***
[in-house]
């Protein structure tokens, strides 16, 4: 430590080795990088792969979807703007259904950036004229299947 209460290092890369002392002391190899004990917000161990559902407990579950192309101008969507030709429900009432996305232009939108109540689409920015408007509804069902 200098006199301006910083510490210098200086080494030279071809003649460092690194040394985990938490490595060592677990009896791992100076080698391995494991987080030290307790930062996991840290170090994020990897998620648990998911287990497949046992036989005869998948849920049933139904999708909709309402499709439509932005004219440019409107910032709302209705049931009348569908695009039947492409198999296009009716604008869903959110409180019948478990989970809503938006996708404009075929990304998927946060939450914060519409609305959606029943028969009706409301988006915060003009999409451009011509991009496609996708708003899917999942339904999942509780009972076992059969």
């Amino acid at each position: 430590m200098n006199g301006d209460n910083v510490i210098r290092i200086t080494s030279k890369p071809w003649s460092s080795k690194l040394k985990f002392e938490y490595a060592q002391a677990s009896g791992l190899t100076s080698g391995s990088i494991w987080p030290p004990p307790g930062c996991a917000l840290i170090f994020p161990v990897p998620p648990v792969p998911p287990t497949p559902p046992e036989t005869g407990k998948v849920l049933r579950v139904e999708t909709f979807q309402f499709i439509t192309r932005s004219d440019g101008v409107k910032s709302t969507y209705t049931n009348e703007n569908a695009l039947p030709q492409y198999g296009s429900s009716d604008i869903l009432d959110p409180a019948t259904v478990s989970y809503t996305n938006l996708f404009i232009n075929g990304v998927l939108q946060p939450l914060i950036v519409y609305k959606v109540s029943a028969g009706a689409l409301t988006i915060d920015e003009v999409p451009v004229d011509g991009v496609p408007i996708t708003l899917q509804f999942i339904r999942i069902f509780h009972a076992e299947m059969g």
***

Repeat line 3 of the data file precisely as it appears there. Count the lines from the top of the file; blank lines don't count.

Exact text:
């Amino acid at each position: 430590m200098n006199g301006d209460n910083v510490i210098r290092i200086t080494s030279k890369p071809w003649s460092s080795k690194l040394k985990f002392e938490y490595a060592q002391a677990s009896g791992l190899t100076s080698g391995s990088i494991w987080p030290p004990p307790g930062c996991a917000l840290i170090f994020p161990v990897p998620p648990v792969p998911p287990t497949p559902p046992e036989t005869g407990k998948v849920l049933r579950v139904e999708t909709f979807q309402f499709i439509t192309r932005s004219d440019g101008v409107k910032s709302t969507y209705t049931n009348e703007n569908a695009l039947p030709q492409y198999g296009s429900s009716d604008i869903l009432d959110p409180a019948t259904v478990s989970y809503t996305n938006l996708f404009i232009n075929g990304v998927l939108q946060p939450l914060i950036v519409y609305k959606v109540s029943a028969g009706a689409l409301t988006i915060d920015e003009v999409p451009v004229d011509g991009v496609p408007i996708t708003l899917q509804f999942i339904r999942i069902f509780h009972a076992e299947m059969g």